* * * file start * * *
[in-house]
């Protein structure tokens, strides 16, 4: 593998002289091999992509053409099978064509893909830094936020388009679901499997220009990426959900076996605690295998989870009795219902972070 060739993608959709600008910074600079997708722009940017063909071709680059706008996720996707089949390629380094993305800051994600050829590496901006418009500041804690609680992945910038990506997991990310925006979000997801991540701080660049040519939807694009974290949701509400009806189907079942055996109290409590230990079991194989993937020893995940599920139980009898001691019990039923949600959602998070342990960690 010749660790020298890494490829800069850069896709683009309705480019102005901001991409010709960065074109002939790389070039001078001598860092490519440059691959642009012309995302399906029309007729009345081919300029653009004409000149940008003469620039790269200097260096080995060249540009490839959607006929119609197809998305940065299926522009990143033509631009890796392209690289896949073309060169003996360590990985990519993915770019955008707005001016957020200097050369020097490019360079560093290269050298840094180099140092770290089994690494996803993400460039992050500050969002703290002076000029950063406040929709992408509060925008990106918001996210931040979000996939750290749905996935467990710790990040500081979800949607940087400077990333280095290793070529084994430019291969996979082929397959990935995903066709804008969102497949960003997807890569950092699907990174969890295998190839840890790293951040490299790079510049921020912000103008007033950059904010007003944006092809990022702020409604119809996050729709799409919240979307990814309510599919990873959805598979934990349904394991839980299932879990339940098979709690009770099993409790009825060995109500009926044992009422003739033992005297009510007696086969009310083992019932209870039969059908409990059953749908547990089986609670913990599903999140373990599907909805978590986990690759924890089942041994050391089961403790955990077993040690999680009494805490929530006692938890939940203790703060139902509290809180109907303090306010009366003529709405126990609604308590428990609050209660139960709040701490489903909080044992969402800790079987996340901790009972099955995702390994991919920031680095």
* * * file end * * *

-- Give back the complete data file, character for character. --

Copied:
[in-house]
């Protein structure tokens, strides 16, 4: 593998002289091999992509053409099978064509893909830094936020388009679901499997220009990426959900076996605690295998989870009795219902972070 060739993608959709600008910074600079997708722009940017063909071709680059706008996720996707089949390629380094993305800051994600050829590496901006418009500041804690609680992945910038990506997991990310925006979000997801991540701080660049040519939807694009974290949701509400009806189907079942055996109290409590230990079991194989993937020893995940599920139980009898001691019990039923949600959602998070342990960690 010749660790020298890494490829800069850069896709683009309705480019102005901001991409010709960065074109002939790389070039001078001598860092490519440059691959642009012309995302399906029309007729009345081919300029653009004409000149940008003469620039790269200097260096080995060249540009490839959607006929119609197809998305940065299926522009990143033509631009890796392209690289896949073309060169003996360590990985990519993915770019955008707005001016957020200097050369020097490019360079560093290269050298840094180099140092770290089994690494996803993400460039992050500050969002703290002076000029950063406040929709992408509060925008990106918001996210931040979000996939750290749905996935467990710790990040500081979800949607940087400077990333280095290793070529084994430019291969996979082929397959990935995903066709804008969102497949960003997807890569950092699907990174969890295998190839840890790293951040490299790079510049921020912000103008007033950059904010007003944006092809990022702020409604119809996050729709799409919240979307990814309510599919990873959805598979934990349904394991839980299932879990339940098979709690009770099993409790009825060995109500009926044992009422003739033992005297009510007696086969009310083992019932209870039969059908409990059953749908547990089986609670913990599903999140373990599907909805978590986990690759924890089942041994050391089961403790955990077993040690999680009494805490929530006692938890939940203790703060139902509290809180109907303090306010009366003529709405126990609604308590428990609050209660139960709040701490489903909080044992969402800790079987996340901790009972099955995702390994991919920031680095």